Rob McElhenney, 28
This St. Joe’s Prep grad and former Temple student may now divide his time with L.A., but his often hilarious new sitcom, It’s Always Sunny in Philadelphia, captures why so many witty, talented 20-somethings love it here: It’s, well, it’s … not really trying to be anything else. The head of FX, which just picked up Sunny for a second season, says McElhenney reminds him of a “young Larry David.”
Robert Schena, 50
A serial entrepreneur and Philly loyalist — Temple B.B.A., Wharton MBA — Schena heads Wayne’s Rajant Corporation, which makes compact, portable wireless Internet network devices called “BreadCrumbs.” Used by the Army and in Katrina cleanup — Schena sent $200,000 worth to aid hurricane relief — BreadCrumbs won the 2004 Ben Franklin Business Award for “Most Innovative Product.”
jared scott, 33, and Steve o’connell, 30
Why did a South Beach-residing creative from America’s hottest advertising agency decide to pack it up and start a new shop, Stick and Move, in Philly with his buddy? “Five years from now, nobody will wonder ‘Why Philly?,’ and it’ll be nice to have been here since before it tipped,” explains O’Connell, a Jersey native who first worked with Scott on the anti-tobacco Truth campaign at Miami’s Crispin Porter + Bogusky. “And no freakin’ hurricanes.” The duo have already won accounts from Hydrapak, maker of water-carrying backpacks, and Yakima, the Oregon boat-and-bike-rack company.
michael cohen, 61
More than a decade before Vioxx, this modest Warminster pharmacist recognized that the medication-labeling process is less than foolproof, after the death of a diabetic who received 10 times his normal insulin dose after a pharmacy misread his doctor’s bad handwriting. Since then, Cohen has turned into a sort of Ralph Nader of medicine; his influential Institute for Safe Medication Practices, headquartered in Huntington Valley, lets doctors report medication complications anonymously, and dispenses findings to physicians and the public. The ISMP says mistakes caused by unclear drug labeling kill some 7,000 Americans each year. In September, Cohen was awarded a $500,000 MacArthur “genius” grant for his efforts to save them.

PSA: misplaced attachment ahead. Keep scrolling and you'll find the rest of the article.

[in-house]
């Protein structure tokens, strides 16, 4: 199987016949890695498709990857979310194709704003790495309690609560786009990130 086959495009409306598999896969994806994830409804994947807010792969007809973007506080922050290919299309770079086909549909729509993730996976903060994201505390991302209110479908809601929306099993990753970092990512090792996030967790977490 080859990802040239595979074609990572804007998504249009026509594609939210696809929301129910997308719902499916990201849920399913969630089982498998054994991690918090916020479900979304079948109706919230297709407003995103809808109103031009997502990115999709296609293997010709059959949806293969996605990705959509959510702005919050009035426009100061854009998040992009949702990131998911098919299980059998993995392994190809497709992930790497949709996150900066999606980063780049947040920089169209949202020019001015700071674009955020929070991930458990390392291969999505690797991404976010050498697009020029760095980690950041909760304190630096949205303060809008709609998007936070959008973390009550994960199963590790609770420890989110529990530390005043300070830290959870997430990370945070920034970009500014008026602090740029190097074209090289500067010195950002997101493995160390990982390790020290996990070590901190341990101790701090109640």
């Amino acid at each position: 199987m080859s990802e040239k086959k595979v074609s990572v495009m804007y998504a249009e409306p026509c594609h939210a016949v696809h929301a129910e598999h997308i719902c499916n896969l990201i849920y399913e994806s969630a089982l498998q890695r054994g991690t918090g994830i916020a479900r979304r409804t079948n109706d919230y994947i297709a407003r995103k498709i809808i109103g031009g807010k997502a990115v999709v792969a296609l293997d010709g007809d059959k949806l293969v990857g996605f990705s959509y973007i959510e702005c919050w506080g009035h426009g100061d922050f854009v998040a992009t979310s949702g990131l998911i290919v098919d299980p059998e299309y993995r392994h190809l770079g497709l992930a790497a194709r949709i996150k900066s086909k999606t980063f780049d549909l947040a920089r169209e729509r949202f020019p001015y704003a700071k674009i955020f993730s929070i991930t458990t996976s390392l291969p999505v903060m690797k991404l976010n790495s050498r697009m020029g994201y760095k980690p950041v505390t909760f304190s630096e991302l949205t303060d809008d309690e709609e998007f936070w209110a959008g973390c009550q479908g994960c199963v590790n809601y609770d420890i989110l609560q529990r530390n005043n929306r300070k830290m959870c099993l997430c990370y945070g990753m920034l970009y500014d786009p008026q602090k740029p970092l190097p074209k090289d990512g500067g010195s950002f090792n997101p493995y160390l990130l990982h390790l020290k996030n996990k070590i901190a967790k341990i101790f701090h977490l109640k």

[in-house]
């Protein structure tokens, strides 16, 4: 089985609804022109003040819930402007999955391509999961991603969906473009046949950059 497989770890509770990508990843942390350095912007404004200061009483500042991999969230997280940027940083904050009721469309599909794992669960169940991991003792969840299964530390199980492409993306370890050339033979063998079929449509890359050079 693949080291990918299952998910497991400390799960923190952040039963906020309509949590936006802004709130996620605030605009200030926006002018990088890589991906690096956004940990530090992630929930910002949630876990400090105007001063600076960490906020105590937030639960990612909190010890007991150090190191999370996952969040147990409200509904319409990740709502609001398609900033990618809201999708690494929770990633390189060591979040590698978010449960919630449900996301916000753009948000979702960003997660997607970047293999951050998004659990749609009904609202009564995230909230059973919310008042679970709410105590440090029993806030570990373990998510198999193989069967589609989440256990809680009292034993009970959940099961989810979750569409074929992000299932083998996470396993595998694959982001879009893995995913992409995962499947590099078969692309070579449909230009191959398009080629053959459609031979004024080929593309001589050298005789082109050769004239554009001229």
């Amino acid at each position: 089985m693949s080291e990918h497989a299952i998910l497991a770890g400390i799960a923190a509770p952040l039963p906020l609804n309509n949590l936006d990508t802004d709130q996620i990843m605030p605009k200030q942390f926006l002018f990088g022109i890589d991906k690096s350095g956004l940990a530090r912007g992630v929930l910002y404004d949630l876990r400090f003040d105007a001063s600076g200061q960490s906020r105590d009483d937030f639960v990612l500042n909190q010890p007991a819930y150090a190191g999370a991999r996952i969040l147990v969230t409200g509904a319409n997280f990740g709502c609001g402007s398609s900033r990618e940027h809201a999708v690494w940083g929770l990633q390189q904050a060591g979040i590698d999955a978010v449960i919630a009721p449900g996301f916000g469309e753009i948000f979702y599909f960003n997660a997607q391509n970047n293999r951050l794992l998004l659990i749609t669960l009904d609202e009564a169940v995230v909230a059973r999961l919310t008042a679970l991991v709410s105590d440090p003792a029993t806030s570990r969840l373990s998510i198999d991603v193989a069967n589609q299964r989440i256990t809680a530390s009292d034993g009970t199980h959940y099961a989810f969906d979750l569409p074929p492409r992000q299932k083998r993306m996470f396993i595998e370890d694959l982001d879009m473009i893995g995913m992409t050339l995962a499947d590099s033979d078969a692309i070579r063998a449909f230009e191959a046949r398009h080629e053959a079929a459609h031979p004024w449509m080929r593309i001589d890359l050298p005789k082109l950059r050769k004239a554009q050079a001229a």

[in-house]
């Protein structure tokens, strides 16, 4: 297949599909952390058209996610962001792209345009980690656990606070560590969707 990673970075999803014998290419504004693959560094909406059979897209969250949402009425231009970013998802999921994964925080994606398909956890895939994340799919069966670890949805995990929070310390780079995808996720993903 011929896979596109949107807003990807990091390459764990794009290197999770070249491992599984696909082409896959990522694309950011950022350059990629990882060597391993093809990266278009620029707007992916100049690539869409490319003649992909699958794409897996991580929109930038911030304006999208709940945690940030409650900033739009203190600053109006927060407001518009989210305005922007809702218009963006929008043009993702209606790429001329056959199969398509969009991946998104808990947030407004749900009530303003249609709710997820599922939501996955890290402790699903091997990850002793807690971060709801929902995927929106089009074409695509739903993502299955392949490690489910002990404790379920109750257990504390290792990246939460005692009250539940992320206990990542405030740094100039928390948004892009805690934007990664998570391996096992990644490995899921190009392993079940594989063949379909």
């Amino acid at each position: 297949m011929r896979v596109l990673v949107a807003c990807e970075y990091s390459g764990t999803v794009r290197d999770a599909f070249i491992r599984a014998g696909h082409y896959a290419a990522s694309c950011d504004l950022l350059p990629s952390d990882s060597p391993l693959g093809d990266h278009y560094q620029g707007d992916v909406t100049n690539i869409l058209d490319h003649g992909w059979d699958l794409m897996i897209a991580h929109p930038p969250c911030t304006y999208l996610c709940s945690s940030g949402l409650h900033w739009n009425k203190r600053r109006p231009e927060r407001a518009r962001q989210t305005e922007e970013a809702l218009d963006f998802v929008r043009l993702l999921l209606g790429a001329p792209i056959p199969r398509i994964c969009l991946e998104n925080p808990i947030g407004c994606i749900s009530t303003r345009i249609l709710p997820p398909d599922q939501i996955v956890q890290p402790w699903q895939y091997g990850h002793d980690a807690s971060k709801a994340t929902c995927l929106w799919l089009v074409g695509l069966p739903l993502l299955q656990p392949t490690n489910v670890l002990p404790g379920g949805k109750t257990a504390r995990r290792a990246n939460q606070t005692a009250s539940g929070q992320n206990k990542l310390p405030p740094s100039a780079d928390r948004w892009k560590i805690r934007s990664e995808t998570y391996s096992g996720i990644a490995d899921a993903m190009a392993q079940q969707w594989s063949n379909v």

Richard Bendis, 59
If Philadelphia can rightfully claim a “nanotech sector” in the year 2015, it will in part be the doing of Rich Bendis, president and CEO of Innovation Philadelphia and tireless cheerleader for the New Economy. Since ’01, IP has brought entrepreneurs, venture capitalists and talent to the region, and it even invests money itself: Last year it funded a Conshohocken startup claiming to have invented the first anti-spam router.
Julie Wong, 65
Born in China and educated in Taiwan, the founder of two local banks has been a critical liaison between Philadelphia’s business-political establishment and the Asian immigrant community for 23 years. But the next few may hold her biggest challenge yet, as she takes on helping Chinatown reverse years of city encroachment by expanding north of Vine Street, a critical task for the Asian American Chamber of Commerce chief.
Dawn Bonnell, 51
So much for that theory about women not succeeding in science: In 2004, this Penn engineering professor took the helm of one of the country’s handful of National Science Foundation-funded “nano-centers,” elite research groups that are studying practical applications for nanotechnology — that is, tinkering with materials on an atomic level. (We could explain it, but we’d run out of space.)
Frank Baldino Jr., 52
The founder and CEO of Cephalon has grown his Frazer pharmaceutical firm’s revenues more than nine times in the past five years (to over a billion dollars) on the strength of its cancer drug Actia and sleep disorder drug Provigil, by investing an unusually high 28 percent of revenues into research and development. The company also just received a preliminary green light from the FDA for Sparlon, an ADHD drug it plans to market with a division of Johnson & Johnson.
Richard Hayne, 58
He’s an old-timer, sure, but Dick Hayne’s ever-expanding, ever-ahead-of-the-curve Urban Outfitters retail empire keeps the city flush with fresh fashion talent. As the retailer’s market cap passes the $5 billion mark, Hayne and his corps of white-belted, shaggy-haired employees will soon be moving from their current HQ to seven historic buildings at the Navy Yard.
Chuck Gamble, 44
Legendary music writer/promoter Kenny Gamble had largely shifted his focus from music to community and real estate development when his nephew Chuck took the helm at Philadelphia International Records in 1998. Since then, Chuck has resurrected the Philly Sound — and its royalty revenues — by getting Philadelphia International’s music library onto television shows, commercials, hip-hop samples and ringtones. (He’s the guy behind the Apprentice theme song.) Next up, Gamble is working with the city to craft an “entertainment strategy” to draw more attention and tourism to the area’s rich musical history and present.
John Westrum, 44
Brewerytown, the largely blighted community north of Fairmount, wasn’t on anyone’s gentrification shortlist. Then Fort Washington homebuilder John Westrum read a Wall Street Journal ad offering a large lot owned by a failed microbrewery. He spent the next few years acquiring nearly every parcel in a 17-acre area of the city he’s calling Brewerytown Square, on which he plans to build and sell some 700 to 800 market-rate suburban-style townhomes. A dozen are already occupied, and a few hundred more are slated to be finished by summer 2007. And in contrast to the more organic transformation of Northern Liberties, Fishtown, Bella Vista or University City, Brewerytown West will be almost solely Westrum’s doing.